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The Weekly News Source for Wyoming's Ranchers, Farmers and AgriBusiness Community

Are You Replacing Your Nozzles?

by Wyoming Livestock Roundup

As I write this article, our agriculture community is alive with activity. Tractors are busily finishing the last of the planting, fertilizer trucks can be seen on the roadways moving from one location to another, and along with new crops comes the concern about controlling pests.   

Of course, pesticides are just one option available for controlling pests, and the equipment used to apply pesticide is just as important as utilizing the correct pesticide. Just like all equipment, spray rigs need maintenance and repair. It is recommended the spray rig be checked prior to and after extended storage, as well as after each use.  

Additionally, it is important to make sure to use personal protective equipment (PPE). Make sure to always wear PPE when checking, maintaining and repairing a spray rig.  

The next step is to make sure to check the system from the spray tank all the way to the nozzles, of course only with water in the system and never with pesticides. Look for damages and leaks to the spray tank, pump, pressure gauge, hoses, strainers, fittings and nozzles. All worn out parts, such as hoses, fittings, nozzles and others, should be disposed of properly and not reused for any other purpose. 

Worn nozzles 

Did you know a worn nozzle will still visibly show a uniform spray pattern? Often, we do not think about replacing nozzles until there is a non-uniform spray pattern. However nozzles are constantly wearing due to how many hours of spraying is done, if fertilizers are used and what types of pesticides are sprayed.   

To accurately determine if a nozzle is worn out or not, calibrate all nozzles against an identical new nozzle. This is done by catching the amount of water delivered from both the old and new nozzle for the same duration of time and at the same pressure in a measuring cup – typically captured in ounces. Any nozzle delivering 10 percent or more water than the new nozzle is worn out and should be replaced.   

For example, say the manufacturer states the nozzle should provide 40 ounces of fluid per minute at 35 pounds of pressure. Since 10 percent is the factor determining if a nozzle is good or worn, multiply the ounces by the factor – in this case, 40 ounces times 10 percent equals four ounces. Then, add and subtract the ounces on either side to determine the upper and lower range – this gives us 44 ounces on the high end and 36 ounces on the low end.     

Therefore, any flow collected for the duration of one minute at 35 pounds of pressure and is between 36 ounces and 44 ounces would be considered a good nozzle. Anything above or below this range would be considered a worn nozzle and should be replaced.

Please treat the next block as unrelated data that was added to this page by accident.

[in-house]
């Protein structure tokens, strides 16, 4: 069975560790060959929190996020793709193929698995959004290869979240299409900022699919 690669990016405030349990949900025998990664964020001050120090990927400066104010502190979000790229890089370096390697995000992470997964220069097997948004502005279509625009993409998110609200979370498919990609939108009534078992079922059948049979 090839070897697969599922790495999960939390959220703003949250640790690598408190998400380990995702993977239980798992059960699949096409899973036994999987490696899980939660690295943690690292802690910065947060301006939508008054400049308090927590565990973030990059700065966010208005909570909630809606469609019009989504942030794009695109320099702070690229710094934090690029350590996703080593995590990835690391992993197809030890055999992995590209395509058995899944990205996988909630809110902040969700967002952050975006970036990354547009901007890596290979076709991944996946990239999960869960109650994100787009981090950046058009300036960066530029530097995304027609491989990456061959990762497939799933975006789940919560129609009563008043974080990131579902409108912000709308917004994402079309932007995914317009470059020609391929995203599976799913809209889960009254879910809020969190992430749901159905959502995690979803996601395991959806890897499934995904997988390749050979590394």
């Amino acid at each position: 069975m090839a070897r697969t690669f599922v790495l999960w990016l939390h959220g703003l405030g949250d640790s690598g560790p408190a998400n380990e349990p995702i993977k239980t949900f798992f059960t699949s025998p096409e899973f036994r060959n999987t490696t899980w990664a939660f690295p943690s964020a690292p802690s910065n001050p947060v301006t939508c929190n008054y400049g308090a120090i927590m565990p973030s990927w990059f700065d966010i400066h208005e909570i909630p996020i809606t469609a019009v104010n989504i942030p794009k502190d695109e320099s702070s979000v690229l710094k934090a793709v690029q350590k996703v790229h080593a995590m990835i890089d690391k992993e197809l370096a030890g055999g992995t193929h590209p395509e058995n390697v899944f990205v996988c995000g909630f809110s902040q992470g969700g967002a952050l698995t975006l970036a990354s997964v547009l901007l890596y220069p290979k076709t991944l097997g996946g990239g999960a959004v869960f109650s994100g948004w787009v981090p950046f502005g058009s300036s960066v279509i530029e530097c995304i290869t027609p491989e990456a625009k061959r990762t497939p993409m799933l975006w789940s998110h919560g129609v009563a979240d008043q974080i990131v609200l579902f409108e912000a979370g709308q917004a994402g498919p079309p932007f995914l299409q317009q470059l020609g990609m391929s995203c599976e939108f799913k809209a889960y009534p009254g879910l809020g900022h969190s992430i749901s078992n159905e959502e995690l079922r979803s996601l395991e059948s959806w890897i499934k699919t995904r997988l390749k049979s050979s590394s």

Nozzles providing low flow could also be plugged. If this is the case, it would be worth cleaning the nozzle and testing it again. 

Nozzle lifetime 

Of course, not all nozzles are created equal. Nozzles are made out of five different materials:  Brass, plastic, stainless steel, hardened stainless steel and ceramic. In terms of cost, plastic nozzles are usually the cheapest and hardened stainless steel is the most expensive.   

In terms of durability, also known as nozzle life, brass is the shortest lived followed by plastics, stainless steel and hardened stainless steel, while ceramics are the longest living spray nozzle.   

Unfortunately, nozzle life cannot be reported in years of use due to variable factors such as how many hours of spraying is done, if fertilizers are used and what types of pesticides are sprayed. Nozzle life is typically compared against the expected life of a brass nozzle as a standard. For example, plastics are considered to have two to three times the life of brass.  

Consider the last time the nozzles were replaced on spray equipment. Properly maintained and calibrated spray equipment will save time, less headaches during application and assurance of correct application. So, I recommend carving out some time this spring and get all the spray equipment maintained and ready for the busy season ahead.     

Jeremiah Vardiman is a University of Wyoming Agriculture and Horticulture Extension Educator. He can be reached at 

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